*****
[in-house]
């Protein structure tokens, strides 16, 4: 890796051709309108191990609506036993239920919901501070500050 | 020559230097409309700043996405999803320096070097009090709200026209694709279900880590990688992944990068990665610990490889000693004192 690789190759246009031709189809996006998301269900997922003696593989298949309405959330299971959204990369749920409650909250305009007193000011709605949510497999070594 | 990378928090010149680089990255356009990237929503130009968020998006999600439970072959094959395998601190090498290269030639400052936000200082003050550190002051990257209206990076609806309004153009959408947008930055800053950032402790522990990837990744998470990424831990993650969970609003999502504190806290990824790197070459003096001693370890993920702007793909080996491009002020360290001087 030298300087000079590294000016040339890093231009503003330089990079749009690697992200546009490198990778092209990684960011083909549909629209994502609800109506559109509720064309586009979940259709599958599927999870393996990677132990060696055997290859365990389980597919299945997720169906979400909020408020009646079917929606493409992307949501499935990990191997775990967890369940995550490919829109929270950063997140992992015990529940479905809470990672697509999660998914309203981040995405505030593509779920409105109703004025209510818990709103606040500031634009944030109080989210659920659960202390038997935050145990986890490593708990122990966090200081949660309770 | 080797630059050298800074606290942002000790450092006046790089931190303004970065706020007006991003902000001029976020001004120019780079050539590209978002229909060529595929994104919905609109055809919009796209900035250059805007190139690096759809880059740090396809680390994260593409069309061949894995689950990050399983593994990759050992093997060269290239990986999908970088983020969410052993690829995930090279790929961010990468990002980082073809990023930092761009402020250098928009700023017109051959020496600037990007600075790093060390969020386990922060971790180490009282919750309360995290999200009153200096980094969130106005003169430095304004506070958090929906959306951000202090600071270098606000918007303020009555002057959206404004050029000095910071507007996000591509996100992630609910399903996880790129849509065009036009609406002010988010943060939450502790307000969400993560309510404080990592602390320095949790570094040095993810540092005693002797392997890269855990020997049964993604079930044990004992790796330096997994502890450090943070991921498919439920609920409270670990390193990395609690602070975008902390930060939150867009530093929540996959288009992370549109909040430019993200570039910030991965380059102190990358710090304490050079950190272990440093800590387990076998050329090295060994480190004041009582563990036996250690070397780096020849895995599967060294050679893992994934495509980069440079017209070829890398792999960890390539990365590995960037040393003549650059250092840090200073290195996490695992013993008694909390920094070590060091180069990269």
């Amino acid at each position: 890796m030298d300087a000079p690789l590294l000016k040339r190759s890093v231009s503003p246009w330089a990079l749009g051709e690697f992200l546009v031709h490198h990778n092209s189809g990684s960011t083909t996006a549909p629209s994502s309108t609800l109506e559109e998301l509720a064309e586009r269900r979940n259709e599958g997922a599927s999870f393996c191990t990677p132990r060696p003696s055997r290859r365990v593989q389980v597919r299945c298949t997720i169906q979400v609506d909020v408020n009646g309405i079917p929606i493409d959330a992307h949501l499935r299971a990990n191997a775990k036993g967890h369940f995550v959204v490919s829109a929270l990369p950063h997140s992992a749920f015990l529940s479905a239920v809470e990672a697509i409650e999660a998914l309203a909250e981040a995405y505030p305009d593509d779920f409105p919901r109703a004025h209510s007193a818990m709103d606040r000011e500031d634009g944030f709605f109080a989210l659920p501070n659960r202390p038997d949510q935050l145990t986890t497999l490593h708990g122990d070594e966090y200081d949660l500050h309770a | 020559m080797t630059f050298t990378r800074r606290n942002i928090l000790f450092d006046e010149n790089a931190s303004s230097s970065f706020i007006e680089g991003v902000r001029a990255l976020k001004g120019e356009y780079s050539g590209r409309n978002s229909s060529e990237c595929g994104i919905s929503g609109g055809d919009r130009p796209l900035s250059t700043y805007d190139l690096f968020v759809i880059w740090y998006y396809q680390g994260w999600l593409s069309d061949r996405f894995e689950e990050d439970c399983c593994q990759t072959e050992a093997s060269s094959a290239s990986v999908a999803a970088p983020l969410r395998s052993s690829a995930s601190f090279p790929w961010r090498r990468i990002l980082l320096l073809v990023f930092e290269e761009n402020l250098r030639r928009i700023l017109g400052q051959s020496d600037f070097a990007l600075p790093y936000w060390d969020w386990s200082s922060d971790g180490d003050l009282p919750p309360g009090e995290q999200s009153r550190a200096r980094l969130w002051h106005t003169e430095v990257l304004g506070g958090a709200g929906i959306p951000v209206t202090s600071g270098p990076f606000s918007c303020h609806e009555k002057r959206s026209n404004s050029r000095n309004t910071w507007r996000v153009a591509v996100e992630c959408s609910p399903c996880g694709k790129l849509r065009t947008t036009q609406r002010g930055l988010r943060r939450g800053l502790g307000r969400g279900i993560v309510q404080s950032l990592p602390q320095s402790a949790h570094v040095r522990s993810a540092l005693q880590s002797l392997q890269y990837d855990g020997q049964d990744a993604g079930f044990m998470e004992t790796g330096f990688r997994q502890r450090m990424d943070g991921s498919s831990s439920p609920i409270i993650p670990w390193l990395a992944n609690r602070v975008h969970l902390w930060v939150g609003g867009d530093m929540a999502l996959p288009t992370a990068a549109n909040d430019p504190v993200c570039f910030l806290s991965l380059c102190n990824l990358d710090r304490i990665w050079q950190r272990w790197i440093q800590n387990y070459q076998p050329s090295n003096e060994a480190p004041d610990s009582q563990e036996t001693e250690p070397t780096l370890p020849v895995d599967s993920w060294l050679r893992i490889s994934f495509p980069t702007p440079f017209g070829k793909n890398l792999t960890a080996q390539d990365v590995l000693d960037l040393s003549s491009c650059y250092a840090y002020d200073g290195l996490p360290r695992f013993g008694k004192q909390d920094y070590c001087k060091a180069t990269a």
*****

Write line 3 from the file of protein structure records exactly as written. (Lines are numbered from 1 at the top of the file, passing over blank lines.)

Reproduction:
């Amino acid at each position: 890796m030298d300087a000079p690789l590294l000016k040339r190759s890093v231009s503003p246009w330089a990079l749009g051709e690697f992200l546009v031709h490198h990778n092209s189809g990684s960011t083909t996006a549909p629209s994502s309108t609800l109506e559109e998301l509720a064309e586009r269900r979940n259709e599958g997922a599927s999870f393996c191990t990677p132990r060696p003696s055997r290859r365990v593989q389980v597919r299945c298949t997720i169906q979400v609506d909020v408020n009646g309405i079917p929606i493409d959330a992307h949501l499935r299971a990990n191997a775990k036993g967890h369940f995550v959204v490919s829109a929270l990369p950063h997140s992992a749920f015990l529940s479905a239920v809470e990672a697509i409650e999660a998914l309203a909250e981040a995405y505030p305009d593509d779920f409105p919901r109703a004025h209510s007193a818990m709103d606040r000011e500031d634009g944030f709605f109080a989210l659920p501070n659960r202390p038997d949510q935050l145990t986890t497999l490593h708990g122990d070594e966090y200081d949660l500050h309770a | 020559m080797t630059f050298t990378r800074r606290n942002i928090l000790f450092d006046e010149n790089a931190s303004s230097s970065f706020i007006e680089g991003v902000r001029a990255l976020k001004g120019e356009y780079s050539g590209r409309n978002s229909s060529e990237c595929g994104i919905s929503g609109g055809d919009r130009p796209l900035s250059t700043y805007d190139l690096f968020v759809i880059w740090y998006y396809q680390g994260w999600l593409s069309d061949r996405f894995e689950e990050d439970c399983c593994q990759t072959e050992a093997s060269s094959a290239s990986v999908a999803a970088p983020l969410r395998s052993s690829a995930s601190f090279p790929w961010r090498r990468i990002l980082l320096l073809v990023f930092e290269e761009n402020l250098r030639r928009i700023l017109g400052q051959s020496d600037f070097a990007l600075p790093y936000w060390d969020w386990s200082s922060d971790g180490d003050l009282p919750p309360g009090e995290q999200s009153r550190a200096r980094l969130w002051h106005t003169e430095v990257l304004g506070g958090a709200g929906i959306p951000v209206t202090s600071g270098p990076f606000s918007c303020h609806e009555k002057r959206s026209n404004s050029r000095n309004t910071w507007r996000v153009a591509v996100e992630c959408s609910p399903c996880g694709k790129l849509r065009t947008t036009q609406r002010g930055l988010r943060r939450g800053l502790g307000r969400g279900i993560v309510q404080s950032l990592p602390q320095s402790a949790h570094v040095r522990s993810a540092l005693q880590s002797l392997q890269y990837d855990g020997q049964d990744a993604g079930f044990m998470e004992t790796g330096f990688r997994q502890r450090m990424d943070g991921s498919s831990s439920p609920i409270i993650p670990w390193l990395a992944n609690r602070v975008h969970l902390w930060v939150g609003g867009d530093m929540a999502l996959p288009t992370a990068a549109n909040d430019p504190v993200c570039f910030l806290s991965l380059c102190n990824l990358d710090r304490i990665w050079q950190r272990w790197i440093q800590n387990y070459q076998p050329s090295n003096e060994a480190p004041d610990s009582q563990e036996t001693e250690p070397t780096l370890p020849v895995d599967s993920w060294l050679r893992i490889s994934f495509p980069t702007p440079f017209g070829k793909n890398l792999t960890a080996q390539d990365v590995l000693d960037l040393s003549s491009c650059y250092a840090y002020d200073g290195l996490p360290r695992f013993g008694k004192q909390d920094y070590c001087k060091a180069t990269a």